Marie’s perception of the request to go outside is that the deputy wanted to go some place where there weren’t any cameras.

“My son refused to go outside, so the deputy grabbed his arm and pushed him to the ground,” says Marie. “My son at that point was screaming. I think anybody probably would be. Yes he was fighting; he was resisting the arrest because he hadn’t done anything.”

She says that another deputy then came in and became physical with her son, and “kneeled down really hard on his kidney, grabbed his neck and smashed his face on the ground. Everybody thought it was a bank robbery or something. They said I touched his arm; this is true because I was standing there and he grabbed my son and pushed him on the floor, and I reached out and said ‘he didn’t do anything.’ It’s the automatic response of a mother.”

Witnesses dispute the assertion that deputies were anything other than completely professional, did not use excessive force, and did their best to get Stagner to comply with their repeated directions.

After they were escorted out of the store, Marie says a “very, very nice sergeant came over and was extremely calm.” She says he explained that this would just be a misdemeanor, not a felony, and that in a bank these things are taken very seriously because there are so many bank robberies.

Explaining that the Sheriff’s SUV was very high, and that Stephen is a small person who couldn’t get up into the vehicle, Marie claims that a deputy went to the other side of the SUV and grabbed him by the hair to pull him in.

The Sheriff’s Office, along with other witnesses, say Stephen was screaming and refusing to get into the vehicle, so they pulled him in from the opposite side, but do not say anyone pulled him by the hair.

“Then I guess my son panicked because he is ill and has liver failure and is diabetic, so they called the ambulance.”

After paramedics had checked her son’s blood sugar and determined that it was okay, Marie says she was told to go home and wait for a few hours and then she could go pick him up at the county jail.

“The very nice sergeant even wrote a little map so I could find the jail,” she says. She then went home to wait for her son to be released, which happened at about 4 a.m.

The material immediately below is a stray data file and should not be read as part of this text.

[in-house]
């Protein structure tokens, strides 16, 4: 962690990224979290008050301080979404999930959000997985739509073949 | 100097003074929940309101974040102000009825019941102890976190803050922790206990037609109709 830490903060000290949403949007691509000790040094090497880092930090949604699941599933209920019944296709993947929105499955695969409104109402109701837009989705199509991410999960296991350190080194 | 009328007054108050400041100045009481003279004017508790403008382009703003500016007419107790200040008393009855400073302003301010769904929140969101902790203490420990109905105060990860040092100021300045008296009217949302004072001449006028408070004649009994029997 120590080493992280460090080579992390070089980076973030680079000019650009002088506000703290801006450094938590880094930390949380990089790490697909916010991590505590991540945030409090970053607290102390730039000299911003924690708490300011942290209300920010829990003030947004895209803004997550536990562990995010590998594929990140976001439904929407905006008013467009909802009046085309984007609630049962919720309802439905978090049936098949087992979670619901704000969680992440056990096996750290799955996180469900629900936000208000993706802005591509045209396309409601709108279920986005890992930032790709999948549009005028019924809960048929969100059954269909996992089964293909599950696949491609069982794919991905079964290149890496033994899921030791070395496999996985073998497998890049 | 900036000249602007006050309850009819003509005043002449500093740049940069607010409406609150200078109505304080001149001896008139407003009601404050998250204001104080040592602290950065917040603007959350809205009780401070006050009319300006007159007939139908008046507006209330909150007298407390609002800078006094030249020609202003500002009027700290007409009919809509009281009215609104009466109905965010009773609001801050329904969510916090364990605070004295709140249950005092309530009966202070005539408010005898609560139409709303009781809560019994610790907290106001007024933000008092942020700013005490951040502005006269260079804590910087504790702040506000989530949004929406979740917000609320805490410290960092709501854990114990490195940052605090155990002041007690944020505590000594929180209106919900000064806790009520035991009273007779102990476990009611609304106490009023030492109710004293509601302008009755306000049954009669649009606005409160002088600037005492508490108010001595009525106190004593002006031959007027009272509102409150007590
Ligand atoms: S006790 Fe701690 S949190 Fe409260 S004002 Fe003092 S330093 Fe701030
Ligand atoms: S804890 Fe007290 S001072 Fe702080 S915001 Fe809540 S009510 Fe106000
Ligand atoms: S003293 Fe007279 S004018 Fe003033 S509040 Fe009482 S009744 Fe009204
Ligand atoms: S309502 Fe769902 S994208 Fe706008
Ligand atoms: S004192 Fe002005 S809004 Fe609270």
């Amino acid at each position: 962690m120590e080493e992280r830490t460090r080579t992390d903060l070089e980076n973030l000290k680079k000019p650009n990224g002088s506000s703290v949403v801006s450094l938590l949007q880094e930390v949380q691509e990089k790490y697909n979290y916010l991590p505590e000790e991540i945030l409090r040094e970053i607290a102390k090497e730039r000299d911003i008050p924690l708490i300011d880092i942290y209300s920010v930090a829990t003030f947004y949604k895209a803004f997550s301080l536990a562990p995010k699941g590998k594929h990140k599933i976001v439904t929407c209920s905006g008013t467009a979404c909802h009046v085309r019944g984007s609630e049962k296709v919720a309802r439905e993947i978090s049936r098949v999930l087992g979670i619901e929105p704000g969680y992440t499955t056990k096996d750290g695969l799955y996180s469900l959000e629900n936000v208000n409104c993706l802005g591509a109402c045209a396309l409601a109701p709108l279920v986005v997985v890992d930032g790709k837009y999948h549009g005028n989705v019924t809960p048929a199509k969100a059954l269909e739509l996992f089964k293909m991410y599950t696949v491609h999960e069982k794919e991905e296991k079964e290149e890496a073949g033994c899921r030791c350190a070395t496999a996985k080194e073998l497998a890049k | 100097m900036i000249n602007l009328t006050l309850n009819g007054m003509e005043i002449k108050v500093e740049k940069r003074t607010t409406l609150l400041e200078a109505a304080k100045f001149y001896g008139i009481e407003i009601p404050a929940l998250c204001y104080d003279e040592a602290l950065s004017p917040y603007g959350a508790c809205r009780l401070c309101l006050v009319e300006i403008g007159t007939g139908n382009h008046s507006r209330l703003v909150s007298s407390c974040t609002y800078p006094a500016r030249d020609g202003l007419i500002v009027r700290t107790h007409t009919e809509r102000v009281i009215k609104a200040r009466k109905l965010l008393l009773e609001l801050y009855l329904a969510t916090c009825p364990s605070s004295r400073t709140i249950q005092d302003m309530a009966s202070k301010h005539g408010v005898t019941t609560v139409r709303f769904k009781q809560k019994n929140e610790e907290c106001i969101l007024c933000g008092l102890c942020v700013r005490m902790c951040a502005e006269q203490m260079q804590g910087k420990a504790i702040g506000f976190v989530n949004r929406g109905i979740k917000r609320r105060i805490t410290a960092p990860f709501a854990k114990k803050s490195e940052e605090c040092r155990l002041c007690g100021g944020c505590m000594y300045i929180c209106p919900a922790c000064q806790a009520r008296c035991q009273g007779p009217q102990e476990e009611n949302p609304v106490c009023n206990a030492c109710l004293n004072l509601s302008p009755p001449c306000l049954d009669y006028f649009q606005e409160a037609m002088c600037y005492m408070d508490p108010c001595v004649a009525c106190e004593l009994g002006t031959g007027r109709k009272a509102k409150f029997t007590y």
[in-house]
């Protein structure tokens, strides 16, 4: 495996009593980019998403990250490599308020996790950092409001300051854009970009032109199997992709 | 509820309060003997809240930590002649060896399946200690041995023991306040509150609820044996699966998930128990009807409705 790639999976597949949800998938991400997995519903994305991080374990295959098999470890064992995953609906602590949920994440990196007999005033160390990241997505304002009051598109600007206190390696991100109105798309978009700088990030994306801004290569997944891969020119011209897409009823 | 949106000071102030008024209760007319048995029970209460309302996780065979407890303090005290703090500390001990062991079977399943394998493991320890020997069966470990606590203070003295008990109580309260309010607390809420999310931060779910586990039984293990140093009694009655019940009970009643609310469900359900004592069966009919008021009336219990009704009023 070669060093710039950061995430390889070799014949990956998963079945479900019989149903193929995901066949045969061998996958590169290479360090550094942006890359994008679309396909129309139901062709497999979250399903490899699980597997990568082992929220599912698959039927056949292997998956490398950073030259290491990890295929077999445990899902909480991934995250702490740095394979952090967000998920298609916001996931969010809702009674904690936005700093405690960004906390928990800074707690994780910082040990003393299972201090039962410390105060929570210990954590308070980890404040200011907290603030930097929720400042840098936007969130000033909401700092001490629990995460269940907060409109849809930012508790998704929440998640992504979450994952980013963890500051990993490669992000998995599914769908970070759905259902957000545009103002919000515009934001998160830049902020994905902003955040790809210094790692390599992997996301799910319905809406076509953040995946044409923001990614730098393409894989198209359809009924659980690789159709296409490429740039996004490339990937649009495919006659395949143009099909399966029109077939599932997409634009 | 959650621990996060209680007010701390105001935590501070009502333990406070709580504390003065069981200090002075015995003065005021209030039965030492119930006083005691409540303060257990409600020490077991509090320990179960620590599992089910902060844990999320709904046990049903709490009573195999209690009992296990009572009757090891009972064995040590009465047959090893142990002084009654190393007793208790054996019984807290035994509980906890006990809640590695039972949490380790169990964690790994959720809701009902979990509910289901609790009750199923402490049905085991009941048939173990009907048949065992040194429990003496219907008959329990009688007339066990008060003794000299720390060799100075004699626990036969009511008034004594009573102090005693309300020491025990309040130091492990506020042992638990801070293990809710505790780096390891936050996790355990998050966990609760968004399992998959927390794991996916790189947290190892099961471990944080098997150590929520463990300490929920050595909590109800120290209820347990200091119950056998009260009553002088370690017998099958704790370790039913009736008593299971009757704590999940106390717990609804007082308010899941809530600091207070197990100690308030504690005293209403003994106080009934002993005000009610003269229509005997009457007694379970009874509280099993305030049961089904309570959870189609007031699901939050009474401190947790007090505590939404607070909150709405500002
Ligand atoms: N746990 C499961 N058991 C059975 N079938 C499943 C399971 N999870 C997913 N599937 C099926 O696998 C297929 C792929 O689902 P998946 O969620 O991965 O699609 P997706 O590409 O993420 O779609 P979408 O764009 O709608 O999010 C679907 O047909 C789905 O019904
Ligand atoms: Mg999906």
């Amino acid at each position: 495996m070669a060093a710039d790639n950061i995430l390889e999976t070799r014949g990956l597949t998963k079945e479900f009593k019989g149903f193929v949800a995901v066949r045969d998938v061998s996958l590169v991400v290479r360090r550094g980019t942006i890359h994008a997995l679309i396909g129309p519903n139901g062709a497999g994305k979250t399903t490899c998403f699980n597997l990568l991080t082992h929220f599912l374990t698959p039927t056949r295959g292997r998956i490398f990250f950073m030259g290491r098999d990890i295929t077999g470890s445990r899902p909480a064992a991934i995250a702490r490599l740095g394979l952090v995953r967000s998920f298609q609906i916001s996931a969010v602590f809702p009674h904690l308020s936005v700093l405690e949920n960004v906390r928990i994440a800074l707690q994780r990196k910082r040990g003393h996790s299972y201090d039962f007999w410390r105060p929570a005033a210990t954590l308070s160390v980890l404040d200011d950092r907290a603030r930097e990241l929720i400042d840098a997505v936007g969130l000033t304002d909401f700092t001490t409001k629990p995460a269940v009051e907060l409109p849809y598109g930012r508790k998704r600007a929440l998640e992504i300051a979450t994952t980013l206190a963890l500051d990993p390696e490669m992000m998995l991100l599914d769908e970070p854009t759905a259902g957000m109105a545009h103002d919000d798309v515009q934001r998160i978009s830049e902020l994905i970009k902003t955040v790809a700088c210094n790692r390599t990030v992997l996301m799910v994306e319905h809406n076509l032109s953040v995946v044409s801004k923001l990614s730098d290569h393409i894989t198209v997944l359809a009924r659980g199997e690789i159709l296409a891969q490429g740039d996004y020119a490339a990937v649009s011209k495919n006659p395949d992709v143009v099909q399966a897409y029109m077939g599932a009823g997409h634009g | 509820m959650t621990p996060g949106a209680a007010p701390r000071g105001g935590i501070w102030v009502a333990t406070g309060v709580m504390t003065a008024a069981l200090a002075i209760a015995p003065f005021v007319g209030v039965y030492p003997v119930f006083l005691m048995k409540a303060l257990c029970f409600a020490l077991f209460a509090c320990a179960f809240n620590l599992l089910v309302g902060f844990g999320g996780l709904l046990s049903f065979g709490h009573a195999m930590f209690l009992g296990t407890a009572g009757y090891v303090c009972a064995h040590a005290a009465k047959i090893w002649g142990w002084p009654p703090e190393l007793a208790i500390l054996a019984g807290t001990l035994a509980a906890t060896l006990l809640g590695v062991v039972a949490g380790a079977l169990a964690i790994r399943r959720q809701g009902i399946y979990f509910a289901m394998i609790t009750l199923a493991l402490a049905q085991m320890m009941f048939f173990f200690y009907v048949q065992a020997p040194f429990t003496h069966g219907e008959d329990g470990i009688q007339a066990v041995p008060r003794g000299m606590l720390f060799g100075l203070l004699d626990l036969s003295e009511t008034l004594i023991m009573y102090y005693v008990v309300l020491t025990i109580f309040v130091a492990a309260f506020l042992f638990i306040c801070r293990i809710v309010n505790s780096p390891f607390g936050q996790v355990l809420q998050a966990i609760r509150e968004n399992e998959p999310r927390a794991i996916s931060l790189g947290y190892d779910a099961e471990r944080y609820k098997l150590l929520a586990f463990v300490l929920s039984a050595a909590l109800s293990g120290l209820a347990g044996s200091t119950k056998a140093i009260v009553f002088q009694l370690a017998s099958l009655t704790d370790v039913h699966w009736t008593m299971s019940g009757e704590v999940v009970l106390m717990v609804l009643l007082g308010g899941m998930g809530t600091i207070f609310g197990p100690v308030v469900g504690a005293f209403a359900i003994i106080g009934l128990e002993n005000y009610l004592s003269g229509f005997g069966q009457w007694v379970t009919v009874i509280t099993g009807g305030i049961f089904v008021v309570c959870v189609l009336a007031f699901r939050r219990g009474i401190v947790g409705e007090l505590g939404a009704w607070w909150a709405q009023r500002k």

They were supposed to leave the next day for a vacation, says Marie, and they missed their flight and all the money they had paid in advance for plane and cruise tickets and hotel rooms, some $6,000.

“My son is a good person. I know he got angry, but he did not hurt anybody and everything was okay. We’ve been loyal customers of that bank for years and years, and that woman in the bank took her revenge because he called her ugly.”

Julie Campbell, spokesperson for Wells Fargo, responded to questions about the incident saying, “In an instance like this, I need to refer you to the Sheriff because they’re going to have the most accurate information. The reason we do this is to protect our team members as well as our customers’ privacy.”

Marie Stagner says there is plenty of evidence on the video cameras at the bank to back up her story, and that she will be consulting an attorney.

“This is going to be a big lawsuit. Of course we missed our plane, we missed our vacation, and my son is really sick now. All the people from the bank were lying and the cameras will show that.”

A witness who says he was in the store from the time the deputies arrived until Stephen Stagner was removed says that the accounts of the incident originally posted by SNO “are precisely as they happened. I would gladly be a witness to the professionalism of the Wells Fargo staff and the sheriffs who tried every way possible to get him to cooperate before they had to force him to leave as he became more and more aggressive. The sheriffs did everything they could to make sure he was forcefully removed without injuring him.”

To read the story of the arrest, click here.